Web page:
CMS zeroes in on wound therapy

Saturday, January 31, 2009

BALTIMORE--CMS plans a review of all devices and codes included in the negative pressure wound therapy (NPWT) product category, the agency announced in January, leading manufacturers and providers to jockey for position.

NPWT codes have not been reviewed since 2005, according to Susan Morris, KCI’s vice president of health policy. Since then, many products have been added to the codes, she said.

“A lot of the products do not have any evidence of clinical and cost-effectiveness,” Morris said. “There is no evidence all of these products are interchangeable.”

The Medicare Improvements for Patient and Providers Act included a provision calling for an evaluation of the NPWT codes. The coding system is designed to classify similar products into categories for efficient claims processing.

KCI considers its flagship V.A.C. therapy system, however, to be a better product than others on the market. If, as part of the review, the company proves its case and gets its own code, that could mean higher reimbursement for the system.

But KCI may have a tough time proving that, said Bernie Laurel, vice president of Medela Healthcare Americas.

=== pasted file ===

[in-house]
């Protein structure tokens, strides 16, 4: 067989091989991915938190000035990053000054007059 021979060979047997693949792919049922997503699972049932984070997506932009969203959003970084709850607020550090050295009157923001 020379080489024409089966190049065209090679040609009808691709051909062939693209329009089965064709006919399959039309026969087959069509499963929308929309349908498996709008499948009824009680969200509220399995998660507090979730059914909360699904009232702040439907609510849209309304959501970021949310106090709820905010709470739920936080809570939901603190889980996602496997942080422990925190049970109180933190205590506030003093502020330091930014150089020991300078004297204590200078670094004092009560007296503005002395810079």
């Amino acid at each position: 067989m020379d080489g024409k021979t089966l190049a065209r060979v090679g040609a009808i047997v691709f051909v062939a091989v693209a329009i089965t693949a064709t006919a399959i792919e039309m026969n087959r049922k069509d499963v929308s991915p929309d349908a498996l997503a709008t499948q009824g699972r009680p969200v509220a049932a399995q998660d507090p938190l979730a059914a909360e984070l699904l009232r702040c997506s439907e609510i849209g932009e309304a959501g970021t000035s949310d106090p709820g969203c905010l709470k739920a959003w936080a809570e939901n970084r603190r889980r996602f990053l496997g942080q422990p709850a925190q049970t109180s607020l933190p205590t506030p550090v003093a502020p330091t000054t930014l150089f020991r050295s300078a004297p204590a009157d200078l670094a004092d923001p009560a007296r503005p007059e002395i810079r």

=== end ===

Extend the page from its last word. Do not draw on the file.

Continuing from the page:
“The hurdle is the same for any of us, which is to provide clinical comparability for the patient,” he said. “I wouldn’t necessarily separate what we offer from anybody else. But we are going to show our (data) and I feel positive and confident that we will make it hard for KCI to achieve its objective.”

The NPWT market id dominated by KCI, Medela and Smith & Nephew - all of whom both manufacture and supply their products. When Round 1 contracts were awarded for national competitive bidding, KCI and Medela were not among the winners (see story).

That raised concerns that only inexperienced providers would be able to treat severely compromised patients with complex wounds. NPWT requires significant training and expertise, Morris said.

“It’s important to not only have clinically effective products but also the service and support that goes along with it is just as important,” she said. “CMS awarded contracts to suppliers who not only did not have access to these products, they had no experience or training.”

But under the current system, many patients are excluded from the therapy anyway, Laurel said.

“I believe there’s too many patients left behind,” he said. “One of the drivers against using it at home is it’s too expensive. I am not sure NPWT has to be delivered in such a costly way.”

CMS has partnered with the Agency for Healthcare Research and Quality to conduct the evaluation.